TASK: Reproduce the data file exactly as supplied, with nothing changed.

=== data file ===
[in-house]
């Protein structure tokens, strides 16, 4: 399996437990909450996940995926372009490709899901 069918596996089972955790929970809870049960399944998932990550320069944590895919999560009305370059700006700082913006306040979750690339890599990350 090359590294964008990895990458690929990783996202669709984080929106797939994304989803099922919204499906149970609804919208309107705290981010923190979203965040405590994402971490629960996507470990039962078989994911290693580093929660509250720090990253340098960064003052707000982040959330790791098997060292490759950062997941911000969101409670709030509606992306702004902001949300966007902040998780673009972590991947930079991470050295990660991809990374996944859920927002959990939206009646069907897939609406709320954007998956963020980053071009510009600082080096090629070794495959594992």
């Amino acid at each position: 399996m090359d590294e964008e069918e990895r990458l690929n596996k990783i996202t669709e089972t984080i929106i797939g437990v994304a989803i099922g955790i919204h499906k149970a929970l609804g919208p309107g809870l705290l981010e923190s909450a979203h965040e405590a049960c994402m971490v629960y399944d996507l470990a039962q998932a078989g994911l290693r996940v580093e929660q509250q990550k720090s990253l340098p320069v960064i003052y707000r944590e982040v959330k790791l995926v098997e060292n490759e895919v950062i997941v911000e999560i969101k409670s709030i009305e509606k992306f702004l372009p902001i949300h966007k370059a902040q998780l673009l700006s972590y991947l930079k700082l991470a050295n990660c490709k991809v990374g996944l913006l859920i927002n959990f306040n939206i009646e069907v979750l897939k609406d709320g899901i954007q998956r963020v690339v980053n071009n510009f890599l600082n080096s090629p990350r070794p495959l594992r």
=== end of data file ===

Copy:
[in-house]
């Protein structure tokens, strides 16, 4: 399996437990909450996940995926372009490709899901 069918596996089972955790929970809870049960399944998932990550320069944590895919999560009305370059700006700082913006306040979750690339890599990350 090359590294964008990895990458690929990783996202669709984080929106797939994304989803099922919204499906149970609804919208309107705290981010923190979203965040405590994402971490629960996507470990039962078989994911290693580093929660509250720090990253340098960064003052707000982040959330790791098997060292490759950062997941911000969101409670709030509606992306702004902001949300966007902040998780673009972590991947930079991470050295990660991809990374996944859920927002959990939206009646069907897939609406709320954007998956963020980053071009510009600082080096090629070794495959594992």
């Amino acid at each position: 399996m090359d590294e964008e069918e990895r990458l690929n596996k990783i996202t669709e089972t984080i929106i797939g437990v994304a989803i099922g955790i919204h499906k149970a929970l609804g919208p309107g809870l705290l981010e923190s909450a979203h965040e405590a049960c994402m971490v629960y399944d996507l470990a039962q998932a078989g994911l290693r996940v580093e929660q509250q990550k720090s990253l340098p320069v960064i003052y707000r944590e982040v959330k790791l995926v098997e060292n490759e895919v950062i997941v911000e999560i969101k409670s709030i009305e509606k992306f702004l372009p902001i949300h966007k370059a902040q998780l673009l700006s972590y991947l930079k700082l991470a050295n990660c490709k991809v990374g996944l913006l859920i927002n959990f306040n939206i009646e069907v979750l897939k609406d709320g899901i954007q998956r963020v690339v980053n071009n510009f890599l600082n080096s090629p990350r070794p495959l594992r």